conjoin

verb
con·​join | \ kən-ˈjȯin How to pronounce conjoin (audio) , kän-\
conjoined; conjoining; conjoins

Definition of conjoin

transitive verb

: to join together (things, such as separate entities) for a common purpose

intransitive verb

: to join together for a common purpose

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Examples of conjoin in a Sentence

The two rivers eventually conjoin. their attempts to conjoin two very different concepts

Recent Examples on the Web

The pattern features Eugenie's monogram along with the couple's conjoined monogram, and perhaps gives a preview of the bride-to-be's bouquet by including garlands of ivy, wild English bluebells, forget-me-nots, and the white rose of York. Caroline Hallemann, Town & Country, "Princess Eugenie's Wedding China Reveals an Interesting Detail About Her Royal Monogram," 28 Sep. 2018 This is only part of the conjoining fabric West used to forge his backing of Trump, a man who many felt could never win the presidency. Fox News, "Kanye West details Trump support and dealing with scrutiny from friends and family," 25 June 2018 For Maria and Consolata Mwakikuti, conjoined twins and orphans from Tanzania, this was certainly the case. Rory Smith, Cnn Anna Cardovillis, CNN, "Tanzanian conjoined twins die at age 21," 4 June 2018 The park’s most recognizable feature is the twin metal exhibition halls designed by the Italian architect Massimiliano Fuksas, two glass and steel tubes that are conjoined at the back and serve as a concert hall and an exhibition space. Debra Kamin, New York Times, "36 Hours in Tbilisi," 7 June 2018 Anias, on the other hand, has always struggled more than Jadon — conjoined and separated. Sarah Schreiber, Good Housekeeping, "[UPDATED]: The McDonald Twins Are Miraculously Stable After a Trying Weekend," 17 Oct. 2016 In the early 1930s, a national food chain, Atlantic and Pacific grocery stores — A&P — conjoined two properties and had a small supermarket, with wooden floors and red coffee grinders. Jacques Kelly, baltimoresun.com, "Jacques Kelly: One short block in Baltimore has run the gamut, from aspirin to alcohol," 5 May 2018 Findings ways to be minimal conjoining with having the most impact. NBC News, "#RedefineAtoZ: James Syhabout, Michelin chef, finds inspiration in the past," 1 May 2018 Priests conjoin diversified punk with not-so-subtle lyrics that offer poignant commentary on the political and social landscape. Efrain Dorado, RedEye Chicago, "Pitchfork fest prep: Familiarize yourself with these 10 acts," 12 July 2017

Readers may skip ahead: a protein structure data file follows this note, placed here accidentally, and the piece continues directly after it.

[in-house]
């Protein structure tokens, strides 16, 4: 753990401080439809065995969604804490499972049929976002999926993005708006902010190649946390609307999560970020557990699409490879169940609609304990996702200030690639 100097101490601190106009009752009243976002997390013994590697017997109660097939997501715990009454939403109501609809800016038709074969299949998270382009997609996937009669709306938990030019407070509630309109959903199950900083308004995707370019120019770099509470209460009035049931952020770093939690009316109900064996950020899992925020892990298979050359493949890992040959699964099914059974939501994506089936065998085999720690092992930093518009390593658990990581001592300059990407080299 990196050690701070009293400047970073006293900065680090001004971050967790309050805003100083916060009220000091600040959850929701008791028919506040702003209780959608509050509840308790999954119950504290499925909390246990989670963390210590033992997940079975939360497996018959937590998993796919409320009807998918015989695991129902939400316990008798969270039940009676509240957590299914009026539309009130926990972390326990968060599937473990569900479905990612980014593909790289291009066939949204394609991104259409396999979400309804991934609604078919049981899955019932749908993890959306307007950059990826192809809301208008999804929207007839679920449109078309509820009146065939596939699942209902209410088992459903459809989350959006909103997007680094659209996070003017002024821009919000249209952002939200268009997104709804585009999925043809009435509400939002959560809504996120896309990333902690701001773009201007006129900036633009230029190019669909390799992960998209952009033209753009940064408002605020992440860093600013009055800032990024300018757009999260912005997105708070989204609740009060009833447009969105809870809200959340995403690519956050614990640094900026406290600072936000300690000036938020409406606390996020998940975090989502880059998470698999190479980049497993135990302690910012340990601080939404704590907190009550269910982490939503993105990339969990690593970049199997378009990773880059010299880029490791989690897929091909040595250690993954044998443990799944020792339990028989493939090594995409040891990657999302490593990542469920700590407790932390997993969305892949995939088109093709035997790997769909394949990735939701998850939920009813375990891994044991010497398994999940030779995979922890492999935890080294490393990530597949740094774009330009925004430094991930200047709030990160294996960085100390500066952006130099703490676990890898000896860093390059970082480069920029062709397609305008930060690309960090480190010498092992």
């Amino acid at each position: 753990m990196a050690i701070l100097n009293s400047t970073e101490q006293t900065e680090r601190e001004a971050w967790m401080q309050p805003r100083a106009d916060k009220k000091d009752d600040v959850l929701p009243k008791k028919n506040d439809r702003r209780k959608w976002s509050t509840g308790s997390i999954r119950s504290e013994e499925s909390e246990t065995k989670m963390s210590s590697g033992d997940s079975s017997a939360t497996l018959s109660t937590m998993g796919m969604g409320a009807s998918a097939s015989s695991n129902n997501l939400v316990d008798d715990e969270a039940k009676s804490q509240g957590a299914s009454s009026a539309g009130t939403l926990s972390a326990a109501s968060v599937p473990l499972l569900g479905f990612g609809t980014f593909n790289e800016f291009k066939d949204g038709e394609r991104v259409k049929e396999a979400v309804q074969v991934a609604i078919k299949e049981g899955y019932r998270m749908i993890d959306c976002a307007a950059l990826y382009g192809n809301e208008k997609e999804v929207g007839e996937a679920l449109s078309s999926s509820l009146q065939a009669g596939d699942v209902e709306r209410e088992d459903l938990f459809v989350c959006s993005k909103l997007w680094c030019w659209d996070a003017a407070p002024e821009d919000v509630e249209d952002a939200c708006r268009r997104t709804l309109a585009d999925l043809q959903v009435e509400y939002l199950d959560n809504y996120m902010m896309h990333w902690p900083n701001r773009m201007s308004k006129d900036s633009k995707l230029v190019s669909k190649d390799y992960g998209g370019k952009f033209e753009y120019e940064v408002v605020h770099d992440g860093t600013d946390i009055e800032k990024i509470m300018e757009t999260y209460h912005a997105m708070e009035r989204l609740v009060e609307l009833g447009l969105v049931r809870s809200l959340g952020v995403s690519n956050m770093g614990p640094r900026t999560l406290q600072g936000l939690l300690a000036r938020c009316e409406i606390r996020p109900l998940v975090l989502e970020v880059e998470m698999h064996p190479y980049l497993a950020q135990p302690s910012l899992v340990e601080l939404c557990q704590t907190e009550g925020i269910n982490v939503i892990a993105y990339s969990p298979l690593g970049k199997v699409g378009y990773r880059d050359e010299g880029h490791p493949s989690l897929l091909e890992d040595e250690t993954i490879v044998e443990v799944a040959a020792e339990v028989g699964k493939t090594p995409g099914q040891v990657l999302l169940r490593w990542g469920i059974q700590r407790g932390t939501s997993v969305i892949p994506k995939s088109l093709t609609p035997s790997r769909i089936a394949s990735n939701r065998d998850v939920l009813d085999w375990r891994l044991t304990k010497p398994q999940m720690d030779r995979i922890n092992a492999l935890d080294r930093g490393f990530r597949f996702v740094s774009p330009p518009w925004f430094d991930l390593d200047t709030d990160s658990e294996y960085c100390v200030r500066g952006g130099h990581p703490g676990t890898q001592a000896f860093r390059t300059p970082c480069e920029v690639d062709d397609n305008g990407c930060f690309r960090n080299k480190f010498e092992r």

These example sentences are selected automatically from various online news sources to reflect current usage of the word 'conjoin.' Views expressed in the examples do not represent the opinion of Merriam-Webster or its editors. Send us feedback.

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First Known Use of conjoin

14th century, in the meaning defined at transitive sense

History and Etymology for conjoin

Middle English, from Anglo-French conjoindre, from Latin conjungere, from com- + jungere to join — more at yoke

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Time Traveler for conjoin

The first known use of conjoin was in the 14th century

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More Definitions for conjoin

conjoin

verb

English Language Learners Definition of conjoin

formal
: to join together
: to join (two or more people or things) together

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More from Merriam-Webster on conjoin

Rhyming Dictionary: Words that rhyme with conjoin

Thesaurus: All synonyms and antonyms for conjoin

Nglish: Translation of conjoin for Spanish Speakers

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